Tuesday, June 22, 2004

New Angry Bear blogger PGL thinks about the massive US current account deficit today, especially its relationship to US savings and why the Asians love our government securities so much.
This was the old excuse for the Reagan current account deficits � they were allegedly foreigners financing a rise in U.S. investment. Only problem was that the Reagan fiscal stimulus crowded-out investment but lowered national savings even more. For this most recent quarter, gross savings per annum defined as GNP minus consumption minus government purchases was only $1343 billion as compared to $1115 billion in depreciation (private) leaving net savings of only $228 billion or a mere 2% of GNP. So with a current account deficit equal to 5% of GNP, net private investment is only 7% of GNP which is below the levels we enjoyed before the Reagan tax cuts and below the levels we enjoyed in the late 1990�s. Yes � the Bush fiscal stimulus is similar to the Reagan fiscal stimulus: it has lowered national savings reducing U.S. investment and increasing the current account deficit. I�m sure Mr. Moore knows this � so why could not been more honest with his readers?
If PGL had read the General's blog on Friday he would have known that the Bush "fiscal stimulus" is not like the Reagan fiscal stimulus in that under the Boy King foreign capital is interested almost solely in government debt. Under Reagan-era mercantilism the Japanese put car factories in Ohio and Kentucky, but under Bush-era free trade they just facilitate the most massive budget deficits in the history of the world.

Since Friday bits of the blogosphere have been consumed by the question "Why do Asian central banks buy so many dollars?". Marginal Revolution offer "seven hypotheses," but General Glut thinks two important ones were left off the list.
  1. East Asia learned the lessons of 1997 and then some. Caught without enough reserves to defend their currencies at the beginning of the East Asian financial crisis, central banks all across East Asia are stocking the kitty with enough dollars to survive the next financial monsoon. The September 2003 issue of the IMF's World Economic Outlook noted that the biggest holder of reserves is now the Global South, and it's not just countries in East Asia -- Russia, for example, is another big holder of dollar reserves. "Current account vulnerability" is a good indicator of reserve holdings, and the reserves boom begins in 1998.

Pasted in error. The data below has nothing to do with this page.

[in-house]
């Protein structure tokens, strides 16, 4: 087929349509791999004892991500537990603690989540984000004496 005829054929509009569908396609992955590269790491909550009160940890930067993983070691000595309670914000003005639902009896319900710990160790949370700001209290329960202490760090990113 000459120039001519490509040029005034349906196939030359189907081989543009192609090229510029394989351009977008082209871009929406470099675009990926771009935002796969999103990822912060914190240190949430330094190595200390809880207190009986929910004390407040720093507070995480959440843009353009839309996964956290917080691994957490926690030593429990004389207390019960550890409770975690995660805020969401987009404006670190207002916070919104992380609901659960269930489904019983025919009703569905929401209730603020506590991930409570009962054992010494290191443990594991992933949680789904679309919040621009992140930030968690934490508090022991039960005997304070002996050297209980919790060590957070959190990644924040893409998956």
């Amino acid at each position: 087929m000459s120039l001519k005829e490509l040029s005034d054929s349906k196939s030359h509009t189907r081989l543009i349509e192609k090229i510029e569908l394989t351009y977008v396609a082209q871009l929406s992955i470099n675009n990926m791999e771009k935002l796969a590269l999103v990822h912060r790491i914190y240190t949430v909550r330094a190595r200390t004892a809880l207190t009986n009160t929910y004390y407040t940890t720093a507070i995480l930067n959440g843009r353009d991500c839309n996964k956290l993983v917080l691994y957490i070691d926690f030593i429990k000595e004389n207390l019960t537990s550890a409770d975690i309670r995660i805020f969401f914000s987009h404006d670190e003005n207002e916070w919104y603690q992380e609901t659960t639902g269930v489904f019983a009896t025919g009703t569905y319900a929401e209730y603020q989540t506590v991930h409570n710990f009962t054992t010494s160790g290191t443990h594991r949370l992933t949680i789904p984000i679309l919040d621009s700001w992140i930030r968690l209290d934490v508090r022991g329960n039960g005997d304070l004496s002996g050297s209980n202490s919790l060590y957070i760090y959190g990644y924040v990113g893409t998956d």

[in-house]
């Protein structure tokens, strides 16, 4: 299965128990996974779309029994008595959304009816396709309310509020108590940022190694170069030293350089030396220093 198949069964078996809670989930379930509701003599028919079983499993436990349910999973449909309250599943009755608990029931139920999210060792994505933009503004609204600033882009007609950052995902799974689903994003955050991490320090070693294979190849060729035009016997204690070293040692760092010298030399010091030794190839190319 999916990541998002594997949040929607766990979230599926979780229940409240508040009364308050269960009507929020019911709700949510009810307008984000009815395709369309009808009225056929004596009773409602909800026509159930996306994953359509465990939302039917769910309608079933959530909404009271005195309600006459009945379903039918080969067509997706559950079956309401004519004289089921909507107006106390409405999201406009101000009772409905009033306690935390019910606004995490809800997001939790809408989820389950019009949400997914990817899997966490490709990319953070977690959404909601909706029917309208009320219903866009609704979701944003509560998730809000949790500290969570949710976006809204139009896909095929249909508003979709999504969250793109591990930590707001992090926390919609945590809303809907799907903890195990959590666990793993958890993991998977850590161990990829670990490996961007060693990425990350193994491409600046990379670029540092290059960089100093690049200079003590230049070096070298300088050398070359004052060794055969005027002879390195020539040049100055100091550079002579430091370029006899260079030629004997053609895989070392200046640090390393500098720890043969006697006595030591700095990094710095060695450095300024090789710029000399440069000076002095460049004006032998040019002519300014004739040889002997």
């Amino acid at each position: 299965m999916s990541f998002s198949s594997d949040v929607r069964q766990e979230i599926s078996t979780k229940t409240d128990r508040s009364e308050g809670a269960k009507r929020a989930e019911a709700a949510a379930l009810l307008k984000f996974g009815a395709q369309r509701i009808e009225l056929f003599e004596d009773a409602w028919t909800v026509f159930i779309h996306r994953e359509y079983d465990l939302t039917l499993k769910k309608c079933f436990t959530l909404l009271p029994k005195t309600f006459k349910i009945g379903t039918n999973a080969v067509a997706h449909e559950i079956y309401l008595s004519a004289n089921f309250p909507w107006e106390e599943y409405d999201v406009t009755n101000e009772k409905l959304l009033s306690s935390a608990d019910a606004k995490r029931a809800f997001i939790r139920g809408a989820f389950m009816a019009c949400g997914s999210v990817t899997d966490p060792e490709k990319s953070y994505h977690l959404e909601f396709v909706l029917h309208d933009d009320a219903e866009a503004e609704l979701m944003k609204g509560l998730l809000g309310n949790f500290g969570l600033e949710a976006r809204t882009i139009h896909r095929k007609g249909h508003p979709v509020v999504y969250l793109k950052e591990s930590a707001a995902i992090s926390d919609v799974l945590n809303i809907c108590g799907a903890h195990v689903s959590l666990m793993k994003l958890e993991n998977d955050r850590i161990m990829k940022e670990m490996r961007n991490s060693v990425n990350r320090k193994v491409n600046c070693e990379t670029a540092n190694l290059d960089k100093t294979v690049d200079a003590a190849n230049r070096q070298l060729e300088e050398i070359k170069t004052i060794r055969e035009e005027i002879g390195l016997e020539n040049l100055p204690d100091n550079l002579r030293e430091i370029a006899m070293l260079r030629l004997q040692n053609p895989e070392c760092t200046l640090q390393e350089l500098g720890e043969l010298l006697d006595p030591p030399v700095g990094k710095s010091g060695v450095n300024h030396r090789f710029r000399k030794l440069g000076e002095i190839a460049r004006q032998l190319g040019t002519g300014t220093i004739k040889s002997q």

2. The massive and ever-ballooning US current account deficit is a central plank in the US-centric global economic order. Emmanuel Todd has called it "an imperial levy" and he is not far from the truth. The US has made itself the indispensable global consumer market of first resort. We get goods and services and seem to give the world purchasing power in return, but in reality that power returns to the US through foreign investment, increasingly in US treasuries. Interpreting the global economy in a Keynesian mode, Todd states
    It is the stagnation of demand on a global scale that allows the United States to justify its role as the regulator and predator of the globalized economy, in effect to claim for itself the lead role in a planetary Keynesian state. . . . In his General Theory Keynes has a kind word for the pharaohs who built the pyramids, big spenders who thereby regulated economic activity. Our pyramid is America -- kept intact by the work of the entire planet.
    The US worked hard throughout the 1980s and 1990s to ensure free global movement of capital, knowing both that [a] such flows would trend toward the United States thanks to its powerful capitalist class, its deep financial markets and its stable currency, and [b] such flows needed to come to the US to finance the massive current account deficits the US has run consistently since the 1970s. The British ran the world in the 19th century thanks to dominance in production. The US hopes to run the 21st century as a empire of consumption.


At 11:44 AM, Blogger PGL said...

I agree 100% with the last paragraph of your Friday blog as far as the current (Bush43) fiscal stimulus. But I would say the same about the Reagan fiscal stimulus. As far as your two additional explanations for the Asian Central Bank intervention, the suggestion that these Central Banks are building up precautionary reserves is both intriguing and reassuring (in that they will not necessarily be cashing them in anytime soon).

At 9:29 AM, Blogger Gen. Glut said...


I think it would take a real crisis for the Asians to start selling their USD assets; that is, they wouldn't do such a thing voluntarily. However, a hard landing scenario for the US is hardly out of the questions, especially when the Japanese recovery is export-based to both the US and China -- USD economies both. It's a negative feedback cycle par excellence.


Post a Comment

<< Home